Harper Blows More Hot Air on YouTube Marijuana Questions

Harper giving a smug grin after (barely) answering questions about marijuana which dominated YouTube's question/answer poll.Harper giving a smug grin after (barely) answering questions about marijuana which dominated YouTube’s question/answer poll.CANNABIS CULTURE – Canadian Prime Minister Stephen Harper answered questions this evening in a YouTube-sponsored poll and interview where marijuana was the #1 issue. As expected, the PM rehashed the same old tired arguments in defense of his destructive cannabis policies.

Marijuana- and crime-related questions dominated the YouTube/Google poll, coming in #1, #2, #3, #4 and several other spots in the top 10. A similar poll of “Ideas for Change” for US President Obama on Change.org also places marijuana legalization at #1.

Below is the video and transcript of Harper’s response to questions about marijuana:

TRANSCRIPT:

PATRICK PICHETTE: The last question that we have today was the question that was passed with the most votes, and it’s about marijuana.

RT. HON. STEPHEN HARPER: Oh really!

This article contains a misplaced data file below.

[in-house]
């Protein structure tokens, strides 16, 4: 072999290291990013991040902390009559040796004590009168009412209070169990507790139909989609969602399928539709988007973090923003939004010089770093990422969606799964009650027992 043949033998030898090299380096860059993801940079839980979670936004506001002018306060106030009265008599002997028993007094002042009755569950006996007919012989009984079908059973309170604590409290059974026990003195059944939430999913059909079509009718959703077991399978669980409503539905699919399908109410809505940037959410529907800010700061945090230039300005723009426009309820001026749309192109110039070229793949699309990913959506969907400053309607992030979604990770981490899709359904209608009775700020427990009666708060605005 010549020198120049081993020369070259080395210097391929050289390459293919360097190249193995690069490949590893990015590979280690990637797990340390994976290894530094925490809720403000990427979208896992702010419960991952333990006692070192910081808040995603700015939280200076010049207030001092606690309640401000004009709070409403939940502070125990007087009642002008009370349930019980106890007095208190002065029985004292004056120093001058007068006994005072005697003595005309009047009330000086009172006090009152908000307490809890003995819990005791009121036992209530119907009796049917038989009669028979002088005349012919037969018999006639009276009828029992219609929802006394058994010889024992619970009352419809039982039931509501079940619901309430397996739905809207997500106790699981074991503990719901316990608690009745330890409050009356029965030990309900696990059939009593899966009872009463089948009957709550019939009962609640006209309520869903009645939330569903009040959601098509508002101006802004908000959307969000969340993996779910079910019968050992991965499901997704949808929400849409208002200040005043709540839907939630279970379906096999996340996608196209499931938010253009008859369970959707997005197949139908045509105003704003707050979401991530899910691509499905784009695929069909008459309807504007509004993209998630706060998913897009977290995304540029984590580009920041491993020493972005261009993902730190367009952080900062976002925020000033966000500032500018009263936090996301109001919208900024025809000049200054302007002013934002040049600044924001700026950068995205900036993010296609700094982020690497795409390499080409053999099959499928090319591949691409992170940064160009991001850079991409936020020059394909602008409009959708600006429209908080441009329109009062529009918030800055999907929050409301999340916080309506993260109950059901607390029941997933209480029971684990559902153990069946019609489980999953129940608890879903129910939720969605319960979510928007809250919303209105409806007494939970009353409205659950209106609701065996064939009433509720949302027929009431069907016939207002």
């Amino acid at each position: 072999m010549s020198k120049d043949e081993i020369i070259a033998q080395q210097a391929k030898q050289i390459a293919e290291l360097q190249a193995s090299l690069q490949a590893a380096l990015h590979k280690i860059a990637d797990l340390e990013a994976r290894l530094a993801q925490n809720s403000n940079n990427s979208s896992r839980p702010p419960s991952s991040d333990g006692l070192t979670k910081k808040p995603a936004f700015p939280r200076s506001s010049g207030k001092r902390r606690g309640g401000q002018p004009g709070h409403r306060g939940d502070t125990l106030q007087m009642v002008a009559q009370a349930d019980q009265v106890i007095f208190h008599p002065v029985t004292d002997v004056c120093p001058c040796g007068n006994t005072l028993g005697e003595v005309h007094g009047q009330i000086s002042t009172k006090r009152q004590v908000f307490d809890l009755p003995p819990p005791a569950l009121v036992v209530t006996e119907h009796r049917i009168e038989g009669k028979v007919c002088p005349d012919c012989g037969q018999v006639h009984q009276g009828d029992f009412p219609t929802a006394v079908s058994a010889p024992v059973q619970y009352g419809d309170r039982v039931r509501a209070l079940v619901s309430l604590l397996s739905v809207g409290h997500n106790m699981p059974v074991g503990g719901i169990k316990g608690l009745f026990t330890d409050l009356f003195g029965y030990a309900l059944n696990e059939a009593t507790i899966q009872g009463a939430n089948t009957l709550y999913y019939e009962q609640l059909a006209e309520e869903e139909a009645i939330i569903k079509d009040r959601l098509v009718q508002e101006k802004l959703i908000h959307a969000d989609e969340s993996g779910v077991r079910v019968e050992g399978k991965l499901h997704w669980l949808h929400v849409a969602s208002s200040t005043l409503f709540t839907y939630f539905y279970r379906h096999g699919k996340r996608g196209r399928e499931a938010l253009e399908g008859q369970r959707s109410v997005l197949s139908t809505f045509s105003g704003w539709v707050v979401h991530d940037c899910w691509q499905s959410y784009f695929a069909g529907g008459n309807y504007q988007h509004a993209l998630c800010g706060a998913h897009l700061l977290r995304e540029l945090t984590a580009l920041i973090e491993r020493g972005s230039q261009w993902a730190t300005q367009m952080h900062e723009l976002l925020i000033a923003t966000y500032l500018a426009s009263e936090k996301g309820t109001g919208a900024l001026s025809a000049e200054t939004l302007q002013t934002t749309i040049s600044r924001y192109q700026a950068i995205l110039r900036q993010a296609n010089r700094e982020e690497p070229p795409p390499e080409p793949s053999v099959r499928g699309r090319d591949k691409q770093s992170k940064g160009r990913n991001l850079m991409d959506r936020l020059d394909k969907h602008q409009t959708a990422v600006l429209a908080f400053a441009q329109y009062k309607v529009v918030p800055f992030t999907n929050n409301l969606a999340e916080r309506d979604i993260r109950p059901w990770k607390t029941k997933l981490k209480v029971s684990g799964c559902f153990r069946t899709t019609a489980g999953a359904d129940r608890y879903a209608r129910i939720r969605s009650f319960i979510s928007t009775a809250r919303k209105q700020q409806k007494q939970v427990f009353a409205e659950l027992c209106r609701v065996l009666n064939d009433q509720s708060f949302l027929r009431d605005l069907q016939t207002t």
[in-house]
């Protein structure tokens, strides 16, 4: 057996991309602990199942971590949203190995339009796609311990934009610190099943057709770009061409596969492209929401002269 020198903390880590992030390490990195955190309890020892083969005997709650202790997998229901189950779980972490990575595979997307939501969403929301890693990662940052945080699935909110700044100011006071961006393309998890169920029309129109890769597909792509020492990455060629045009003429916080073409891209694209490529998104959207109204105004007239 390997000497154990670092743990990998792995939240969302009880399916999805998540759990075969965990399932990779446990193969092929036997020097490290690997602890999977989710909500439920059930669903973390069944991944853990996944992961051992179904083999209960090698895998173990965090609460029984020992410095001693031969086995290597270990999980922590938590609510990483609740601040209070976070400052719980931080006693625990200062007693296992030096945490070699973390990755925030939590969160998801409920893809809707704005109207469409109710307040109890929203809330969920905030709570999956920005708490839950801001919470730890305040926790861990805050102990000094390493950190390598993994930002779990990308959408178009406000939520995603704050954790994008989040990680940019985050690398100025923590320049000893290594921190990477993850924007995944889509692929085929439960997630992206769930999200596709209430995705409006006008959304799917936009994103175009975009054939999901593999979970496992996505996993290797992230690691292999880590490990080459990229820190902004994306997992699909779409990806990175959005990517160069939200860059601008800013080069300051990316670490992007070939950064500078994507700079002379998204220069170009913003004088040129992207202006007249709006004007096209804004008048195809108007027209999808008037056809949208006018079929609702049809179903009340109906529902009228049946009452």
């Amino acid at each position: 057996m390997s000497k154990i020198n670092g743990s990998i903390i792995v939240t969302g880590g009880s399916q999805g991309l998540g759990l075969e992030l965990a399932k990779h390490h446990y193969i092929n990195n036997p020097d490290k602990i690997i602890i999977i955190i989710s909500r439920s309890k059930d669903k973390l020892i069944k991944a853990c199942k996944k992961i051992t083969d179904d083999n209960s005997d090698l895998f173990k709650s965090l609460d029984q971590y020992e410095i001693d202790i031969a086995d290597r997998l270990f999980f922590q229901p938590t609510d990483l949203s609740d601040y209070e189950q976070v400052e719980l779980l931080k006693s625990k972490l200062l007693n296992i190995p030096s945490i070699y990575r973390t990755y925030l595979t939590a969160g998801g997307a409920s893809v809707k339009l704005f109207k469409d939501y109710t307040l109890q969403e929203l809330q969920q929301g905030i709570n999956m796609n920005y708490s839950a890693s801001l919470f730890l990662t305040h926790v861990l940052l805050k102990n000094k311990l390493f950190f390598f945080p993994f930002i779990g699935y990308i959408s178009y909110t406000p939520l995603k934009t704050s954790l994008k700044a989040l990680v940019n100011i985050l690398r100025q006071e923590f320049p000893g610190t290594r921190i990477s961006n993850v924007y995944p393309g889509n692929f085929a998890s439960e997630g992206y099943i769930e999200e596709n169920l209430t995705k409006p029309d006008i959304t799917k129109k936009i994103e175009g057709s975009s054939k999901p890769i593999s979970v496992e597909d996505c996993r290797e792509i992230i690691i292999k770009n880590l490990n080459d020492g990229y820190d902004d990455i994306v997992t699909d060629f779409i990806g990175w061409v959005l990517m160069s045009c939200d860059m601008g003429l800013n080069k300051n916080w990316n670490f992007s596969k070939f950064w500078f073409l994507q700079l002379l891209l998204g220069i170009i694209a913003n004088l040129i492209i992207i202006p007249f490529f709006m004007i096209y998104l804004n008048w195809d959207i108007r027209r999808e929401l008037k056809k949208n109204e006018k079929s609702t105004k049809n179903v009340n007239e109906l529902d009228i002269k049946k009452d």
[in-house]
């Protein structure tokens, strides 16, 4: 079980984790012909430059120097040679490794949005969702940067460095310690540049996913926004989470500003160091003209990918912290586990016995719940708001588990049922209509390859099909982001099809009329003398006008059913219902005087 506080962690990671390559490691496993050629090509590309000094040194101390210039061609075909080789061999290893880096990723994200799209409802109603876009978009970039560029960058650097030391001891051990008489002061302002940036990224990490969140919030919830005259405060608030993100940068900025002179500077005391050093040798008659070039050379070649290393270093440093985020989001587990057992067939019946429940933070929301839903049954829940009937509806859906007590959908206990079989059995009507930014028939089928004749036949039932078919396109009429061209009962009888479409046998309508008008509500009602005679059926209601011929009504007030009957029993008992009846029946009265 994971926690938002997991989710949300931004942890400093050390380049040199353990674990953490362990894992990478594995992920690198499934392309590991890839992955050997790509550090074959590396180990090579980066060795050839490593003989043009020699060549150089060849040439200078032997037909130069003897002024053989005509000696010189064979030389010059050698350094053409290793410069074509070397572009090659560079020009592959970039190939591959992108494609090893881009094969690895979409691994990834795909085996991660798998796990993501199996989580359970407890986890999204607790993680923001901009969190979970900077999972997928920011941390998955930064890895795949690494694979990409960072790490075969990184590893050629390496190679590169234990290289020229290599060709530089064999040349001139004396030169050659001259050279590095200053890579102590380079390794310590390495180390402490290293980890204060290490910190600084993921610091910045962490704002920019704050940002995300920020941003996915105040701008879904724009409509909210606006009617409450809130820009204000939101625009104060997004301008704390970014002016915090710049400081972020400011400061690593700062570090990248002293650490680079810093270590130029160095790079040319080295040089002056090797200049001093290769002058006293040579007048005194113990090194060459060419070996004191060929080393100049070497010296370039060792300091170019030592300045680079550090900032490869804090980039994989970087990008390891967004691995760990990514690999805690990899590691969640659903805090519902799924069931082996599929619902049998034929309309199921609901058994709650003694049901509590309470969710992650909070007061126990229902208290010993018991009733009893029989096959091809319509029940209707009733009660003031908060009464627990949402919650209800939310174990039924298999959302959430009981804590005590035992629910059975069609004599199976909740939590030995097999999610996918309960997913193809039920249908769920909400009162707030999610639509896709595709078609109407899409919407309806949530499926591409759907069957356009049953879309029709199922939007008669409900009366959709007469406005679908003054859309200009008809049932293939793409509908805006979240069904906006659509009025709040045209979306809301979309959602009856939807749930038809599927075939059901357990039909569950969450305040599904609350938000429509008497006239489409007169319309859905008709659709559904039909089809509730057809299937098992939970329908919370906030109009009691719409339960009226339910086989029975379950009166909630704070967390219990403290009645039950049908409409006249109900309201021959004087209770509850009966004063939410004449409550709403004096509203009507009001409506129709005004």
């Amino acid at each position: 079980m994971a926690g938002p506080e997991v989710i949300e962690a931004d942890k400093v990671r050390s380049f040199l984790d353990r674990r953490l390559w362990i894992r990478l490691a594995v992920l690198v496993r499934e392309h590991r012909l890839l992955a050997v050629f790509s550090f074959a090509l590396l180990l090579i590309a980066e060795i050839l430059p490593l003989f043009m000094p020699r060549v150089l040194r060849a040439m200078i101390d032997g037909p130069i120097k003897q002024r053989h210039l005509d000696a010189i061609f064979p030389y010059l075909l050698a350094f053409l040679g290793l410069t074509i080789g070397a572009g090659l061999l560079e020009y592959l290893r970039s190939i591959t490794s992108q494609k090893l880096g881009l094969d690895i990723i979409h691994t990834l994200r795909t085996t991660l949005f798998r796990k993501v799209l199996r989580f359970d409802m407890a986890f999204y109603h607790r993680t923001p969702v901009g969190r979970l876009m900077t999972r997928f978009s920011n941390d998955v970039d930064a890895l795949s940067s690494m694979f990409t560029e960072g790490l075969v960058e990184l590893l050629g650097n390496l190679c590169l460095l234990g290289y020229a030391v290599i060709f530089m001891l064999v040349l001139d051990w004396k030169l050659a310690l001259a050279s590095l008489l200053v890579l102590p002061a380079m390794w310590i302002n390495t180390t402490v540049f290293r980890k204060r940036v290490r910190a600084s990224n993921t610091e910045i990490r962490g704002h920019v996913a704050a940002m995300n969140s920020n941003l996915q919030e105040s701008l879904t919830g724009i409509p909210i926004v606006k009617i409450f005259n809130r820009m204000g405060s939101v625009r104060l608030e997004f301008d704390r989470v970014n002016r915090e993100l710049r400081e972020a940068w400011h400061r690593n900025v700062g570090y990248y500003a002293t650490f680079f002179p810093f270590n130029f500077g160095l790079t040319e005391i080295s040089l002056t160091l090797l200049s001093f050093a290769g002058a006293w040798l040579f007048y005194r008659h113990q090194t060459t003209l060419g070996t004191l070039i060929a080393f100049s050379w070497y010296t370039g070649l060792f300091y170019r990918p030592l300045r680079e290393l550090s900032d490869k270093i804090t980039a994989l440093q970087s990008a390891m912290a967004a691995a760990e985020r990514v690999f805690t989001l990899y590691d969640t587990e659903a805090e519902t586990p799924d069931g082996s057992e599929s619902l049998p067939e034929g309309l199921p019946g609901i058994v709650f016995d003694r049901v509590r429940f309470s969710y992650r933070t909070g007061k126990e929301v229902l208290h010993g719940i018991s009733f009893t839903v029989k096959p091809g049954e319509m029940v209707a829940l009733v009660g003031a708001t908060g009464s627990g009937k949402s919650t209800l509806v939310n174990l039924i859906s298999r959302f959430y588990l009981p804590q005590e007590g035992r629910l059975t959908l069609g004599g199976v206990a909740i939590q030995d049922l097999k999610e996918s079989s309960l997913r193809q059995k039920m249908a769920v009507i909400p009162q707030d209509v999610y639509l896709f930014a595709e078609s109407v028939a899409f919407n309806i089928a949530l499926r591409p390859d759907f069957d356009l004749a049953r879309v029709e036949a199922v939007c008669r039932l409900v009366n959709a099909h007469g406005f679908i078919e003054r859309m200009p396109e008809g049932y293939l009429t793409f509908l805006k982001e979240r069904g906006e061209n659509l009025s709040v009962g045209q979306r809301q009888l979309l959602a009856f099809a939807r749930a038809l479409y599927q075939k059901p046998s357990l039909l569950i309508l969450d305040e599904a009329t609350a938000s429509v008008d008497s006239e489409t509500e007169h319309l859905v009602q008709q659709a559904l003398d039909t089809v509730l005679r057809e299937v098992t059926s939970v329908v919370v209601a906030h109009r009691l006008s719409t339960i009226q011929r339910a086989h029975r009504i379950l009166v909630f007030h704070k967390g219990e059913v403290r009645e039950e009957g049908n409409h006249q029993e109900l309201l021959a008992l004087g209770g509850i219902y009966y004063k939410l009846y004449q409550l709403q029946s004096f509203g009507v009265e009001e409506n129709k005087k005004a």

PATRICK PICHETTE: It was the question with the most votes, tackled the subject of marijuana. And it is written as follows: “A majority of Canadians, when polled, say they believe marijuana should be legal for adults, just like alcohol. Why don’t you end the war on drugs and focus on violent criminals?”

RT. HON. STEPHEN HARPER: Well, it’s a good question. I’m not sure I’ve seen this particular poll. There are different polls on this subject that show different things, but you know, I have to say young children, I guess they’re now…Ben and Rachel are now getting pretty close to 14 and 11, but maybe they’re not that young, but they are at the age where, you know, they will increasingly come into contact with drug use, and I guess as a parent, you know, this is the last thing I want to see for my kids or anyone else’s children. You know, I understand that people defend the use of drugs, but that said, I don’t think…I think I’ve been very fortunate to live a drug-free life, and I don’t meet many people who’ve led a drug-free life who regret it. Met a lot of people who haven’t, who’ve regretted it. So this is something that we want to encourage obviously for our children, for everybody’s children.